Competition Commission slams high cost of private healthcare and medical scheme cover
A hard-hitting report by the Competition Commission has stopped short of accusing the private healthcare industry of exploiting unsuspecting clients while offering little value for money.
The Health Market Inquiry Report, published on Monday, found that consumers were at the receiving end of high costs in private healthcare and medical scheme cover while there was no evidence that these increases resulted in improvements in health outcomes.
The report also lamented that the healthcare sector was awash with uninformed and disempowered consumers while practitioners were subjected to little regulation and failures of accountability at many levels.
"In our review of the South African private healthcare market we found that it is characterised by high and rising costs of healthcare and medical scheme cover, and significant overutilisation without stakeholders having been able to demonstrate associated improvements in health outcomes.
"The market is characterised by highly concentrated funders and facilities markets, disempowered and uninformed consumers, a general absence of value-based purchasing, practitioners who are subject to little regulation and failures of accountability at many levels," read the report.
The report was also scathing on government, accusing the department of health's leadership of the private healthcare sector to be in a state of paralysis.
"We have found there has been inadequate stewardship of the private sector with failures that include the department of health not using existing legislated powers to manage the private healthcare market, failing to ensure regular reviews as required by law, and failing to hold regulators sufficiently accountable.
"As a consequence, the private sector is neither efficient nor competitive."
The commission asserted that a more competitive private healthcare market would translate into lower costs and prices, more value for money for consumers and should promote innovation in the delivery and funding of healthcare.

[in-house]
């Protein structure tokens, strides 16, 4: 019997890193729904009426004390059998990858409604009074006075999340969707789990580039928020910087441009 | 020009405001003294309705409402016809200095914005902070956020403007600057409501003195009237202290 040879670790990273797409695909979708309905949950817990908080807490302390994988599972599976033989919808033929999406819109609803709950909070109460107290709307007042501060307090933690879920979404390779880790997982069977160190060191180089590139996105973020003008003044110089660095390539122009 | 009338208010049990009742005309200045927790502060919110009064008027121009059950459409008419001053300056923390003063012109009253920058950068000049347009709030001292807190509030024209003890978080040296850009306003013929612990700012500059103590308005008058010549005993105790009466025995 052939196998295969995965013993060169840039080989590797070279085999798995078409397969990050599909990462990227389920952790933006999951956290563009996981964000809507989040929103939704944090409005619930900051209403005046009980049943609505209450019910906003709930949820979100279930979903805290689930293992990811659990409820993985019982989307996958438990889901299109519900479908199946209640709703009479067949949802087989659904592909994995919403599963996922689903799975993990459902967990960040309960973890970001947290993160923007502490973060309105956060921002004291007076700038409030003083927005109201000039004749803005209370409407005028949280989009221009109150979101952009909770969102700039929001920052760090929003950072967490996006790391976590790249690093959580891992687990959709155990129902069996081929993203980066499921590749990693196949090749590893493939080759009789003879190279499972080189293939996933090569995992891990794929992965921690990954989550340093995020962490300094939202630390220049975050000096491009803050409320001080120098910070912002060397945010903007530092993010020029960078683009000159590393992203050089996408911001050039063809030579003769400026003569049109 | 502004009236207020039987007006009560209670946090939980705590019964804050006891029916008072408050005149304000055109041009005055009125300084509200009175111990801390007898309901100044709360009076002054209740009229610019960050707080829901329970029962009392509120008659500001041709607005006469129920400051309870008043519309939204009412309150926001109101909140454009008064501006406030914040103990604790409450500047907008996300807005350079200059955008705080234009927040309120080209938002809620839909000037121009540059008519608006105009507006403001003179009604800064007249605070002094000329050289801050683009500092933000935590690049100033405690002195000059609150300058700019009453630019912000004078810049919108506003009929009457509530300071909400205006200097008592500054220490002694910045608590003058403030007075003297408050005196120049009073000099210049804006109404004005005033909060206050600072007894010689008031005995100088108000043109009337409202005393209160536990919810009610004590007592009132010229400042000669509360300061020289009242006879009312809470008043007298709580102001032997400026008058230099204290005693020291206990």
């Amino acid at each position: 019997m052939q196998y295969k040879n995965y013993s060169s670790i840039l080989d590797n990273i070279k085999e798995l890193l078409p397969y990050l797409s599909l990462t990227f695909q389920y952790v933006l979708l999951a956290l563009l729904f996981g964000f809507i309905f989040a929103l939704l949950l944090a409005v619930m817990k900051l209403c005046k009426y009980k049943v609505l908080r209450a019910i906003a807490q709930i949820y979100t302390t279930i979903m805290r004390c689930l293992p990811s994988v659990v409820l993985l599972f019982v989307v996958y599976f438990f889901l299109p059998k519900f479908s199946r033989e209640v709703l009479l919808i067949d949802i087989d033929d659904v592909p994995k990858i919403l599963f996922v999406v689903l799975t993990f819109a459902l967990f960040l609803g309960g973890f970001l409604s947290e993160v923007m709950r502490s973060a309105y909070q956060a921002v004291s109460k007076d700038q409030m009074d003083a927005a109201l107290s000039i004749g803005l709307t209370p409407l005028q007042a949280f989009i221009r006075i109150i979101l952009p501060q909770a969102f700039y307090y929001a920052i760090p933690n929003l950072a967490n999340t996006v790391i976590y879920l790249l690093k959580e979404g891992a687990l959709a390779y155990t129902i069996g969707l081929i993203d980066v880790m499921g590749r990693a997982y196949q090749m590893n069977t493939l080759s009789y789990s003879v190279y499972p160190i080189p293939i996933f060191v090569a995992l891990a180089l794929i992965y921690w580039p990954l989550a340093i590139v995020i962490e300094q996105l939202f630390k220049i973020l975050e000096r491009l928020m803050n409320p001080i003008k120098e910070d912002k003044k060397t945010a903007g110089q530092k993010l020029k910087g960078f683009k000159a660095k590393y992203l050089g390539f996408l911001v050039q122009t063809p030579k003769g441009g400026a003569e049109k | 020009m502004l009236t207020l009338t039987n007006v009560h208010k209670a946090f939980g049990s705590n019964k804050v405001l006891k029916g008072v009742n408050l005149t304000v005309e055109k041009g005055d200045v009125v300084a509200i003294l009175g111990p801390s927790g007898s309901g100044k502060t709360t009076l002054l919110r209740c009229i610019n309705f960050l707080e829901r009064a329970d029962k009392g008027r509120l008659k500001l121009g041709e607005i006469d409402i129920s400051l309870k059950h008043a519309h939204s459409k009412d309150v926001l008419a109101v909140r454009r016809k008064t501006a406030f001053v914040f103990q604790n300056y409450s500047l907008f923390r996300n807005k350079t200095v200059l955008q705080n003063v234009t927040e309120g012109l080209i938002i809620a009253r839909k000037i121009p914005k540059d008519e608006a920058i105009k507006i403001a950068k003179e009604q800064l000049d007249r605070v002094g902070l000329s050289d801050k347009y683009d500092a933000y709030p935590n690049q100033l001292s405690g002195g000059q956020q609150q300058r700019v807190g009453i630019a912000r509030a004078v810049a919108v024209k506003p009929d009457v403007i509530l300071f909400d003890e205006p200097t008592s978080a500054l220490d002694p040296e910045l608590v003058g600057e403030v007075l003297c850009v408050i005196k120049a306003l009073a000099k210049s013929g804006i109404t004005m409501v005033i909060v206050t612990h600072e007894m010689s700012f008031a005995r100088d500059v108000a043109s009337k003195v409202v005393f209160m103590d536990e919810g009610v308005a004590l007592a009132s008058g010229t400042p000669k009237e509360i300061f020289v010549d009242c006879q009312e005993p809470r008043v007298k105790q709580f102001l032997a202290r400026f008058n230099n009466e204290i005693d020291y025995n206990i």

"As the state becomes a purchaser of services (from the private sector as indicated by the National Health Insurance Bill), it will be able to enter a market where interventions like the establishment of a supply side regulator, a standardised single obligatory benefit package, risk adjustment mechanism, and a system to increase transparency on health outcomes have already led to greater competition and efficiency," said the commission.
In addition, the report found that three large hospital groups, both individually and collectively, made it "very hard for newcomers and fringe-players to grow and to compete on merit".
"The three groups are able to distort and prevent competition by binding the best medical specialists to their hospitals with lucrative inducement programmes, with associated exclusionary effects on innovative newcomers.
"Further, the three largest groups all but dictate year-on-year price and costs increases for funders. They facilitate and benefit from excessive utilisation of healthcare services, without the need to contain costs, and they continue to invest in new capacity beyond justifiable clinical need without being disciplined by competitive forces."
Mediclinic SA Southern Africa disputed that the three hospital groups were exploiting the market, also arguing that the Competition Competition had used archaic data.
The (commission's report) states erroneously that the three leading private hospital groups are able to distort and prevent competition by binding the best medical specialists to their hospitals with lucrative inducement programs," said Koert Pretorius, the chief executive of Mediclinic Southern Africa.
"Mediclinic supports cost-effective quality care and does not condone any treatment that is not in the best interests of the patient. In addition, Mediclinic does not condone any relationships between hospitals and doctors that does not meet our high ethical code of conduct.
“It is important to note that the market context has moved on since 2014; the end date for the majority of data used. Current data must be used to find current best solutions for the unique South African healthcare market, especially as South Africa prepares itself for the introduction of the NHI,” said Pretorius.